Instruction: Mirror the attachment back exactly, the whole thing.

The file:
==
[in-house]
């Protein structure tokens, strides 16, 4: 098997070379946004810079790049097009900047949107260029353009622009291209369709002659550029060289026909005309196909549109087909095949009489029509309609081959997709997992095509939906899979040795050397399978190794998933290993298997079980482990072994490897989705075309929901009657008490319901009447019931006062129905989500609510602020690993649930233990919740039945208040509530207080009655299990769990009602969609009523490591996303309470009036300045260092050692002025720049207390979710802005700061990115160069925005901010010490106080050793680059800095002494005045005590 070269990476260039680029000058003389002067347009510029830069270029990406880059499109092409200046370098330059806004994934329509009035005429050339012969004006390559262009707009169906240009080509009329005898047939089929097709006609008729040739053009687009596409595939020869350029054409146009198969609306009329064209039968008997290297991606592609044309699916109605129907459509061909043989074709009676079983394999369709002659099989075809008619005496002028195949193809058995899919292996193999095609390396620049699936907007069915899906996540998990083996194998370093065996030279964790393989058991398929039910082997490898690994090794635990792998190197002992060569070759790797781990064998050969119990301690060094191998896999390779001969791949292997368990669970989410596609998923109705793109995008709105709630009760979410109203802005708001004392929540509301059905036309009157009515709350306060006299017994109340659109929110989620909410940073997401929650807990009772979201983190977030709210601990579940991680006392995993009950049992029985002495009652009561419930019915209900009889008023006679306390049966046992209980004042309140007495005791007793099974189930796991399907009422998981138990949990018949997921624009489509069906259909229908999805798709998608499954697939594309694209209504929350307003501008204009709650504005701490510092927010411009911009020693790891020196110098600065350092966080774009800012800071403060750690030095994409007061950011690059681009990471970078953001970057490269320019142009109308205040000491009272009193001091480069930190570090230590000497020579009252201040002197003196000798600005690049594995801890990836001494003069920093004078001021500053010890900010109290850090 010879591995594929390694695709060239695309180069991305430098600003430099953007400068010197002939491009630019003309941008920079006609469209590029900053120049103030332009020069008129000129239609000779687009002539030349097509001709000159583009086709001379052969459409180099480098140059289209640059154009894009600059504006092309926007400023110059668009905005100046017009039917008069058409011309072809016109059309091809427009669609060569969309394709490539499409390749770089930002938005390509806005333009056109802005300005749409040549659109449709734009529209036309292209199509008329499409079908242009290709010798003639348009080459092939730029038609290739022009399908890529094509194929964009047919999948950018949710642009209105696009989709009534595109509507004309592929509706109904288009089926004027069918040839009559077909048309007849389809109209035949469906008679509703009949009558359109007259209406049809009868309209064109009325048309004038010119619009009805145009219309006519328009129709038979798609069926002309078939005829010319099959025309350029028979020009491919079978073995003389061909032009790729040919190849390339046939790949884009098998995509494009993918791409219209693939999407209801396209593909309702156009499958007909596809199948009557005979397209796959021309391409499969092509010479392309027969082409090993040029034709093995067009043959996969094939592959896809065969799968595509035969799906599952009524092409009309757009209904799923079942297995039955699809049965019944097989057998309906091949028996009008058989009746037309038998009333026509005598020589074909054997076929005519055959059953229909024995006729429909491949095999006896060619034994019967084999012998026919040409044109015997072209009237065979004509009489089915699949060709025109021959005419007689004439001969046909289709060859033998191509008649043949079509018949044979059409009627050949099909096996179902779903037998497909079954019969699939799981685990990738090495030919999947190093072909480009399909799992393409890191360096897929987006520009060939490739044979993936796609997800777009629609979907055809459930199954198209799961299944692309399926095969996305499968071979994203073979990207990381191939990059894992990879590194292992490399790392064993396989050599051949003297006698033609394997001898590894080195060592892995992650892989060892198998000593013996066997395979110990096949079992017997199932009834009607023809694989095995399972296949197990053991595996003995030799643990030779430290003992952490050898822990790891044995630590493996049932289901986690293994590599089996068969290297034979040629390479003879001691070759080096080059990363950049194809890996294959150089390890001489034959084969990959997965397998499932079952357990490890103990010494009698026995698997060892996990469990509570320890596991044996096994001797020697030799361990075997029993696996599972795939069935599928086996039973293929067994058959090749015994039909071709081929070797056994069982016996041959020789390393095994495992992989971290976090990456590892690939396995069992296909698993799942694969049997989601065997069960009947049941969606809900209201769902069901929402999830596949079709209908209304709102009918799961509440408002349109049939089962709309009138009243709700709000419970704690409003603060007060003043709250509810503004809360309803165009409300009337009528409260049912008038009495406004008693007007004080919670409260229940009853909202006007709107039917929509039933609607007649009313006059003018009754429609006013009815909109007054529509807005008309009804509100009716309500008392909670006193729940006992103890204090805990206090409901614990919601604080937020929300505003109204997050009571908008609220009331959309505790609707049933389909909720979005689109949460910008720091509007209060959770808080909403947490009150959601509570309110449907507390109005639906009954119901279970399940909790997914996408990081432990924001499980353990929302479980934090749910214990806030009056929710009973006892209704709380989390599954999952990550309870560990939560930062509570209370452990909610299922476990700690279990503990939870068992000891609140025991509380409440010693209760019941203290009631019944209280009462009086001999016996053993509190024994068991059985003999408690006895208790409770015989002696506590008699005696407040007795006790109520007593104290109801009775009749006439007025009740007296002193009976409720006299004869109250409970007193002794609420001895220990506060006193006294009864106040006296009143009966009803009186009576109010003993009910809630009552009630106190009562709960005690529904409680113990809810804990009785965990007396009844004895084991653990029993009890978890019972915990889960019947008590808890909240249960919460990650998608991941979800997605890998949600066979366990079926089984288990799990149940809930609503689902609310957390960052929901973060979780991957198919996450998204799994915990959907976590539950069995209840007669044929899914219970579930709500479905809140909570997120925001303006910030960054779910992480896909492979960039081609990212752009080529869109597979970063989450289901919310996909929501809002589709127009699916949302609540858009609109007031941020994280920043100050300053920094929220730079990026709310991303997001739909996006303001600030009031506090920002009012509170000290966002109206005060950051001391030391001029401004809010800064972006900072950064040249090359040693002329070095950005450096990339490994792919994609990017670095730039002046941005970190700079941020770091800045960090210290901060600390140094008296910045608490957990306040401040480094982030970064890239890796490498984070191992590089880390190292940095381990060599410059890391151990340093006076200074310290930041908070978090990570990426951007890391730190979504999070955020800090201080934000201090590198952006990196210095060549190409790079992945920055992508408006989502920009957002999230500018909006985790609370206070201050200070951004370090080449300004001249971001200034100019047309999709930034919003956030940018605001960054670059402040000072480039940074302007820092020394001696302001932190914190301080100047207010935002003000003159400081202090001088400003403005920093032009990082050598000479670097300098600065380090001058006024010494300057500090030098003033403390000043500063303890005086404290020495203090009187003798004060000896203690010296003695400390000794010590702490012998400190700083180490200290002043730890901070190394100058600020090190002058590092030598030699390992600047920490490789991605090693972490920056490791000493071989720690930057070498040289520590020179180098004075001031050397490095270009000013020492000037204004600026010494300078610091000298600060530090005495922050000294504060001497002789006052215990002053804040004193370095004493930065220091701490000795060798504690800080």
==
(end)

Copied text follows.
[in-house]
């Protein structure tokens, strides 16, 4: 098997070379946004810079790049097009900047949107260029353009622009291209369709002659550029060289026909005309196909549109087909095949009489029509309609081959997709997992095509939906899979040795050397399978190794998933290993298997079980482990072994490897989705075309929901009657008490319901009447019931006062129905989500609510602020690993649930233990919740039945208040509530207080009655299990769990009602969609009523490591996303309470009036300045260092050692002025720049207390979710802005700061990115160069925005901010010490106080050793680059800095002494005045005590 070269990476260039680029000058003389002067347009510029830069270029990406880059499109092409200046370098330059806004994934329509009035005429050339012969004006390559262009707009169906240009080509009329005898047939089929097709006609008729040739053009687009596409595939020869350029054409146009198969609306009329064209039968008997290297991606592609044309699916109605129907459509061909043989074709009676079983394999369709002659099989075809008619005496002028195949193809058995899919292996193999095609390396620049699936907007069915899906996540998990083996194998370093065996030279964790393989058991398929039910082997490898690994090794635990792998190197002992060569070759790797781990064998050969119990301690060094191998896999390779001969791949292997368990669970989410596609998923109705793109995008709105709630009760979410109203802005708001004392929540509301059905036309009157009515709350306060006299017994109340659109929110989620909410940073997401929650807990009772979201983190977030709210601990579940991680006392995993009950049992029985002495009652009561419930019915209900009889008023006679306390049966046992209980004042309140007495005791007793099974189930796991399907009422998981138990949990018949997921624009489509069906259909229908999805798709998608499954697939594309694209209504929350307003501008204009709650504005701490510092927010411009911009020693790891020196110098600065350092966080774009800012800071403060750690030095994409007061950011690059681009990471970078953001970057490269320019142009109308205040000491009272009193001091480069930190570090230590000497020579009252201040002197003196000798600005690049594995801890990836001494003069920093004078001021500053010890900010109290850090 010879591995594929390694695709060239695309180069991305430098600003430099953007400068010197002939491009630019003309941008920079006609469209590029900053120049103030332009020069008129000129239609000779687009002539030349097509001709000159583009086709001379052969459409180099480098140059289209640059154009894009600059504006092309926007400023110059668009905005100046017009039917008069058409011309072809016109059309091809427009669609060569969309394709490539499409390749770089930002938005390509806005333009056109802005300005749409040549659109449709734009529209036309292209199509008329499409079908242009290709010798003639348009080459092939730029038609290739022009399908890529094509194929964009047919999948950018949710642009209105696009989709009534595109509507004309592929509706109904288009089926004027069918040839009559077909048309007849389809109209035949469906008679509703009949009558359109007259209406049809009868309209064109009325048309004038010119619009009805145009219309006519328009129709038979798609069926002309078939005829010319099959025309350029028979020009491919079978073995003389061909032009790729040919190849390339046939790949884009098998995509494009993918791409219209693939999407209801396209593909309702156009499958007909596809199948009557005979397209796959021309391409499969092509010479392309027969082409090993040029034709093995067009043959996969094939592959896809065969799968595509035969799906599952009524092409009309757009209904799923079942297995039955699809049965019944097989057998309906091949028996009008058989009746037309038998009333026509005598020589074909054997076929005519055959059953229909024995006729429909491949095999006896060619034994019967084999012998026919040409044109015997072209009237065979004509009489089915699949060709025109021959005419007689004439001969046909289709060859033998191509008649043949079509018949044979059409009627050949099909096996179902779903037998497909079954019969699939799981685990990738090495030919999947190093072909480009399909799992393409890191360096897929987006520009060939490739044979993936796609997800777009629609979907055809459930199954198209799961299944692309399926095969996305499968071979994203073979990207990381191939990059894992990879590194292992490399790392064993396989050599051949003297006698033609394997001898590894080195060592892995992650892989060892198998000593013996066997395979110990096949079992017997199932009834009607023809694989095995399972296949197990053991595996003995030799643990030779430290003992952490050898822990790891044995630590493996049932289901986690293994590599089996068969290297034979040629390479003879001691070759080096080059990363950049194809890996294959150089390890001489034959084969990959997965397998499932079952357990490890103990010494009698026995698997060892996990469990509570320890596991044996096994001797020697030799361990075997029993696996599972795939069935599928086996039973293929067994058959090749015994039909071709081929070797056994069982016996041959020789390393095994495992992989971290976090990456590892690939396995069992296909698993799942694969049997989601065997069960009947049941969606809900209201769902069901929402999830596949079709209908209304709102009918799961509440408002349109049939089962709309009138009243709700709000419970704690409003603060007060003043709250509810503004809360309803165009409300009337009528409260049912008038009495406004008693007007004080919670409260229940009853909202006007709107039917929509039933609607007649009313006059003018009754429609006013009815909109007054529509807005008309009804509100009716309500008392909670006193729940006992103890204090805990206090409901614990919601604080937020929300505003109204997050009571908008609220009331959309505790609707049933389909909720979005689109949460910008720091509007209060959770808080909403947490009150959601509570309110449907507390109005639906009954119901279970399940909790997914996408990081432990924001499980353990929302479980934090749910214990806030009056929710009973006892209704709380989390599954999952990550309870560990939560930062509570209370452990909610299922476990700690279990503990939870068992000891609140025991509380409440010693209760019941203290009631019944209280009462009086001999016996053993509190024994068991059985003999408690006895208790409770015989002696506590008699005696407040007795006790109520007593104290109801009775009749006439007025009740007296002193009976409720006299004869109250409970007193002794609420001895220990506060006193006294009864106040006296009143009966009803009186009576109010003993009910809630009552009630106190009562709960005690529904409680113990809810804990009785965990007396009844004895084991653990029993009890978890019972915990889960019947008590808890909240249960919460990650998608991941979800997605890998949600066979366990079926089984288990799990149940809930609503689902609310957390960052929901973060979780991957198919996450998204799994915990959907976590539950069995209840007669044929899914219970579930709500479905809140909570997120925001303006910030960054779910992480896909492979960039081609990212752009080529869109597979970063989450289901919310996909929501809002589709127009699916949302609540858009609109007031941020994280920043100050300053920094929220730079990026709310991303997001739909996006303001600030009031506090920002009012509170000290966002109206005060950051001391030391001029401004809010800064972006900072950064040249090359040693002329070095950005450096990339490994792919994609990017670095730039002046941005970190700079941020770091800045960090210290901060600390140094008296910045608490957990306040401040480094982030970064890239890796490498984070191992590089880390190292940095381990060599410059890391151990340093006076200074310290930041908070978090990570990426951007890391730190979504999070955020800090201080934000201090590198952006990196210095060549190409790079992945920055992508408006989502920009957002999230500018909006985790609370206070201050200070951004370090080449300004001249971001200034100019047309999709930034919003956030940018605001960054670059402040000072480039940074302007820092020394001696302001932190914190301080100047207010935002003000003159400081202090001088400003403005920093032009990082050598000479670097300098600065380090001058006024010494300057500090030098003033403390000043500063303890005086404290020495203090009187003798004060000896203690010296003695400390000794010590702490012998400190700083180490200290002043730890901070190394100058600020090190002058590092030598030699390992600047920490490789991605090693972490920056490791000493071989720690930057070498040289520590020179180098004075001031050397490095270009000013020492000037204004600026010494300078610091000298600060530090005495922050000294504060001497002789006052215990002053804040004193370095004493930065220091701490000795060798504690800080």